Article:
A – Alpha
Holbein - John Calvin c. 1500The letter A can be traced to the first letter of the Phonecian alphabet which was supposed to represent the head of an ox. It looks like a pyramid. I believe it mans “first.” I think it may also relate to the word “architect.”

John Calvin, in his Institutes of the Christian Religion (1536), repeatedly calls the Christian God “the Architect of the Universe”, also referring to his works as “Architecture of the Universe”, and in his commentary on Psalm 19 refers to the Christian God as the “Great Architect” or “Architect of the Universe”…Masonic historians such as William Bissey, Gary Leazer (quoting Coil’s Masonic Encyclopaedia), and S. Brent Morris, assert that “the Masonic abbreviation G.A.O.T.U., meaning the Great Architect of the Universe, continues a long tradition of using an allegorical name for the Deity.” (wikipedia: Great Architect of the Universe

B – Blue or Blood (or both)
The letter “B” may have started as the Egyptian hieroglyph for floorplan for a house. Phonencian letter “bet” or beth” symbolizes the number 2 in Gematria and is the first letter in the Torah.

C – to see
The letter “C” comes from the same source as the letter “G.” That is Gimel, the third letter of many Semetic alphabets. Originally it may have been an Egyptian hieroglyph for a staff or shepherd’s sling, the weapon David used to kill Goliath. (1 Samuel 17)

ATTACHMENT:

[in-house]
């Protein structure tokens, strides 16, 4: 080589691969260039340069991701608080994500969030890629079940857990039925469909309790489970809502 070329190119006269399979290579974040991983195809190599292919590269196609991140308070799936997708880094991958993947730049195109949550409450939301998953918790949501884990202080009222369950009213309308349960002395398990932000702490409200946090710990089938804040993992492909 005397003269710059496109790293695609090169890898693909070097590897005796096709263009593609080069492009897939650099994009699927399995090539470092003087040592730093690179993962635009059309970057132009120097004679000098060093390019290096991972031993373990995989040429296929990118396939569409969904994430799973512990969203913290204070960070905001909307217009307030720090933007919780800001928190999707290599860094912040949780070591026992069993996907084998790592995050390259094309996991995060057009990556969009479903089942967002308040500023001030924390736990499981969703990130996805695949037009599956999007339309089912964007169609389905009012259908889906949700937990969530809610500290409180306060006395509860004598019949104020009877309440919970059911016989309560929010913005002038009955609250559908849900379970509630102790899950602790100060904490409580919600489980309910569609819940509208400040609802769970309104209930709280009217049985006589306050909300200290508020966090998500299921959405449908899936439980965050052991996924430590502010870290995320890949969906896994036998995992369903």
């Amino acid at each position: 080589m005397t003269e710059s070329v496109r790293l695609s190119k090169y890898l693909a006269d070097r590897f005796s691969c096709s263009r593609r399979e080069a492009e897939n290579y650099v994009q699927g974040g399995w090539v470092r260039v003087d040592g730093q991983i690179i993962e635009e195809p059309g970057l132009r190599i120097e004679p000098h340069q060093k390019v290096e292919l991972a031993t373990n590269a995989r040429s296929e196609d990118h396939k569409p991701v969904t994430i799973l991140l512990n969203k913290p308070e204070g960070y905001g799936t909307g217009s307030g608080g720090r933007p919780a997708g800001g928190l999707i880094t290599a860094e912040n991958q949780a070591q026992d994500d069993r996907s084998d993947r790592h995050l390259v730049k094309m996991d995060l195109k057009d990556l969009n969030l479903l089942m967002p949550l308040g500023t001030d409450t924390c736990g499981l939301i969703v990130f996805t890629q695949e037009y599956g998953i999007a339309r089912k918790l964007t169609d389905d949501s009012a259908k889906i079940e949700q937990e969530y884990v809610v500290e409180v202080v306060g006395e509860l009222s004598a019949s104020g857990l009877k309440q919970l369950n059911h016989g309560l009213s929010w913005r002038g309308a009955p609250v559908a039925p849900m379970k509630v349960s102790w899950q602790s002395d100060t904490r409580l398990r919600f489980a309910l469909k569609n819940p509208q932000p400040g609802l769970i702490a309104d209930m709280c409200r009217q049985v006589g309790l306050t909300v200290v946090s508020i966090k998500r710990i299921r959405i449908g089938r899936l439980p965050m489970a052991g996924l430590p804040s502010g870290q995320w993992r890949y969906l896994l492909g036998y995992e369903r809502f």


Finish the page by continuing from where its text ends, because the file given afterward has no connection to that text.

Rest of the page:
D – Dust, Dirt, or most likely, Door
The Semitic letter Dâlet may have developed from the logogram for a door. This might also matter since it seems there is a door for the Sun to find. Names like “Doris” evoke that. It’s possible that there is a mirror meaning, both related to the Sun: dirt & door.

“Well Friday about a week ago, Leroy shootin’ dice, and at the edge of the bar sat a girl named Doris, and ooh that girl looked nice.” – Jim Coce “Bad Bad Leroy Brown” 1973

E – Elephant
E is the 5th letter of the alphabet. The Elephant represents the Sun. It looks like the Roman number “3” turned sideways. I believe the Game is sometimes framed as Mouse vs. Elephant. E is also the most common letter in many languages, and for that reason, it is used to crack a code in Edger Allen Poe’s The Gold Bug. (As far as I can tell, all of Poe’s works included coded references to The Game.)
Continue reading Decoding the alphabet